Mondelez Sales Sag in North America

By Annie Gasparro Features Dow Jones Newswires

Mondelez International Inc. said its sales edged up on a comparable basis in the first quarter, boosted by gains in Latin America.

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The maker of Oreo cookies and Trident gum generates most of its sales outside the U.S., and has benefited from a rising middle-class population in emerging markets. However, uncertainties about the global economy, including potential trade tariffs in the U.S., have weighed on Mondelez.

"We had a solid start to the year despite challenging market conditions, " said Chief Executive Irene Rosenfeld.

With the company posting better-than-expected results for the March quarter, share rose 2.9% in after-hours trading to $45.

Organic sales in Latin America rose 3.7% from a year ago, making it the top gainer among the company's geographic divisions.

However, economic uncertainty and changes in eating habits pressured sales in the developed world. Europe, which dealt with Brexit and other events, still had first-quarter organic sales growth of 1%.

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In North America, organic sales retreated 1.9%.

Mondelez, like its peers, is dealing with consumers in America and other developed markets eschewing big brands to shop for more fresh and prepared foods. Retailers in the U.S. are pushing for Mondelez and others to offer more discounts to boost sales, but the companies want to avoid sacrificing their profit margins.

Over all for the period, the company posted a profit of $630 million, or 41 cents a share, up from $554 million, or 35 cents a share. Excluding certain items, adjusted earnings were 53 cents, up from 51 cents a year earlier.

Revenue slipped 0.6% to $6.41 billion.

Analysts surveyed by Thomson Reuters had expected adjusted earnings of 50 cents on revenue of $6.37 billion.

Write to Annie Gasparro at annie.gasparro@wsj.com

North America was the only region where Mondelez International Inc.'s comparable sales fell in the first quarter, as food makers struggle with a turn by U.S. consumers toward fresher foods.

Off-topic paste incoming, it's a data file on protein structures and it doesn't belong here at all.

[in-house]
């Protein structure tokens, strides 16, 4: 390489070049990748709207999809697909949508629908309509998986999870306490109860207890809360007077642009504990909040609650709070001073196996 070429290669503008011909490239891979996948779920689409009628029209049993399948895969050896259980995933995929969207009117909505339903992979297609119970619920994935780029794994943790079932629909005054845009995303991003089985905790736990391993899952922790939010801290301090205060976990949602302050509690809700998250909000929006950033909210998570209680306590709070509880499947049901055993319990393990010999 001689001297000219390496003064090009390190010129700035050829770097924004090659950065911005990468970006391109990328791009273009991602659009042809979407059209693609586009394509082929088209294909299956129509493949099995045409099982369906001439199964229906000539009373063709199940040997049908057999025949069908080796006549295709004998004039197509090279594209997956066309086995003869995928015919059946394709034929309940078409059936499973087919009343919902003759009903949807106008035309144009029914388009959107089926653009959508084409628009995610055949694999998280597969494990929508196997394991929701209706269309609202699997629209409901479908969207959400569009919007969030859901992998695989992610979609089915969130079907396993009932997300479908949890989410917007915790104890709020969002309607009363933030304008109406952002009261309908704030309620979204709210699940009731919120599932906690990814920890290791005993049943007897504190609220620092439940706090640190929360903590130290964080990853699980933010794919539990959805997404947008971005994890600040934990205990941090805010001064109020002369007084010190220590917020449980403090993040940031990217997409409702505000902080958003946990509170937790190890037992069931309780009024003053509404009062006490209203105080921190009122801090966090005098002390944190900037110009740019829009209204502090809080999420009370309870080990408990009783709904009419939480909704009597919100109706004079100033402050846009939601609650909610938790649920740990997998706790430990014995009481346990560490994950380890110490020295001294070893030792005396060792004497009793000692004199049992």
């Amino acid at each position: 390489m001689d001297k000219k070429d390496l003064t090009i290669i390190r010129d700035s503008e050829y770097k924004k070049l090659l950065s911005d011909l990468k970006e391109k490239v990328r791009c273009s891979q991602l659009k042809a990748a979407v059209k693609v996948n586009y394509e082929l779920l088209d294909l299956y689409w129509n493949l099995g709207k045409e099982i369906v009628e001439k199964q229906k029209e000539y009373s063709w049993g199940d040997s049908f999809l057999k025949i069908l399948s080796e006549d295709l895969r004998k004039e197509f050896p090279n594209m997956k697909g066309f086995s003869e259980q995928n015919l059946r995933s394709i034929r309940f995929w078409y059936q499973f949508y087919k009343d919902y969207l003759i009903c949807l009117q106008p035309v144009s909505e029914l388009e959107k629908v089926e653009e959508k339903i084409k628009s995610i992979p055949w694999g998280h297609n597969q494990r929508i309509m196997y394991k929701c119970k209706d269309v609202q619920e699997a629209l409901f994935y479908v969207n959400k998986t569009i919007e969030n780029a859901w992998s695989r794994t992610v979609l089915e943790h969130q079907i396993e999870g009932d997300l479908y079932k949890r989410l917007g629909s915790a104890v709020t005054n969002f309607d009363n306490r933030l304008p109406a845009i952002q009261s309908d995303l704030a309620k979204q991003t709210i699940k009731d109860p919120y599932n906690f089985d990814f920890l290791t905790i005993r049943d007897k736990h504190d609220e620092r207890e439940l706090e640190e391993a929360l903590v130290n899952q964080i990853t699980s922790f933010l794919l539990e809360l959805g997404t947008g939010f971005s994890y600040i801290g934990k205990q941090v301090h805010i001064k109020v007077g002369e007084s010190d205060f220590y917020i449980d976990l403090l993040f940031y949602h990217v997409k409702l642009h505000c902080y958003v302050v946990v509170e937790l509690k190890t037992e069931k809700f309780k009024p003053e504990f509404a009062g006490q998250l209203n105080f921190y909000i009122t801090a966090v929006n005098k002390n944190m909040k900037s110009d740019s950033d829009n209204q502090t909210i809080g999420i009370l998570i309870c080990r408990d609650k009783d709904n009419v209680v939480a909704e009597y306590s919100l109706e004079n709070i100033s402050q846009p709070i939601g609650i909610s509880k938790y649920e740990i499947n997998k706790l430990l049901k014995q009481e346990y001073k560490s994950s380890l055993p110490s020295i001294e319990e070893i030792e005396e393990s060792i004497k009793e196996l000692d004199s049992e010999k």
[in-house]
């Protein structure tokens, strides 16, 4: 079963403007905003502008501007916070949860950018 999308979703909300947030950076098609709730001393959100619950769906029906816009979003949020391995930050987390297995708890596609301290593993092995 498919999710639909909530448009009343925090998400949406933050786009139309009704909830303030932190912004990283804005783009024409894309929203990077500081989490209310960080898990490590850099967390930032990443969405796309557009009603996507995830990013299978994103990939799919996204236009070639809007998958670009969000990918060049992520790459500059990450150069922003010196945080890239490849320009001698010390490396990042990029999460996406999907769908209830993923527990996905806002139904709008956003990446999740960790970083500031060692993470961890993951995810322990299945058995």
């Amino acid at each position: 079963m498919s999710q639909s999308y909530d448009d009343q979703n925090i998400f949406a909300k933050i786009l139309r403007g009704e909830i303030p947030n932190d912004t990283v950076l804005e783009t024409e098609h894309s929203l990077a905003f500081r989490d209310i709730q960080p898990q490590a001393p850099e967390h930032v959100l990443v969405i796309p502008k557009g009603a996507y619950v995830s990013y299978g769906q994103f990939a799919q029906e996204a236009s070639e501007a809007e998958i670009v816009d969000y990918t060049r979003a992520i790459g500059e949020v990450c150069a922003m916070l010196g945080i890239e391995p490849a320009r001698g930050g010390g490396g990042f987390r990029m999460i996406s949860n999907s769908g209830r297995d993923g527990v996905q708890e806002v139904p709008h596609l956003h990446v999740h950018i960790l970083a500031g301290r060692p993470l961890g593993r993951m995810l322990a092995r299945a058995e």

The maker of Oreos and Trident, which generates most of its sales internationally, said its cookies and gum sales faltered in the U.S. at the start of this year amid broader weakness for the packaged food industry.

"The U.S. consumer is not yet spending," Chief Executive Irene Rosenfeld said, adding that in the second quarter so far, the North American market "continues to be challenging."

"But we expect to see an acceleration in the back half of the year," she said in an interview.

While comparable sales fell 1.9% in North America in the first quarter, Mondelez logged 0.6% growth globally and it continued to improve profitability through cost-cutting. Mondelez shares rose 3% in after-hours trading Tuesday.

On top of the shift toward simpler ingredients, food makers are fighting falling prices for fresh meat and produce, increased competition from store brands and upstarts, and pressure from retailers to offer more discounts. Competitors including Hershey Co. and PepsiCo Inc. last week reported similar duress in the U.S.

Mondelez is counting on new brands like Good Thins and Vea crackers to capitalize on the health and wellness trends. "We see the biggest single opportunity is to continue to shift our portfolio toward wellness and savory brands, in addition to sweet," Ms. Rosenfeld said.

The Deerfield, Ill., company has also doubled down on more indulgent items like an Oreo cookie chocolate bar, a strategy that been successful for competitors including Hostess Brands Inc.

Mondelez has focused in recent years on expanding in emerging markets, where swelling ranks of middle-class consumers are earning enough to buy its products. But geopolitical uncertainty like economic turmoil in Brazil, Britain's vote to leave the European Union, and presidential elections in France have affected what customers around the world are buying.

Overall for the quarter, excluding certain one-time factors, Mondelez reported a profit of 53 cents a share, up 6% from a year earlier excluding foreign currency fluctuations. Revenue fell 0.6% to $6.41 billion. The results beat analyst expectations, based on a survey by Thomson Reuters.

The company said it continues to expect comparable sales growth of at least 1% for 2017.

Write to Annie Gasparro at annie.gasparro@wsj.com

(END) Dow Jones Newswires

May 02, 2017 21:30 ET (01:30 GMT)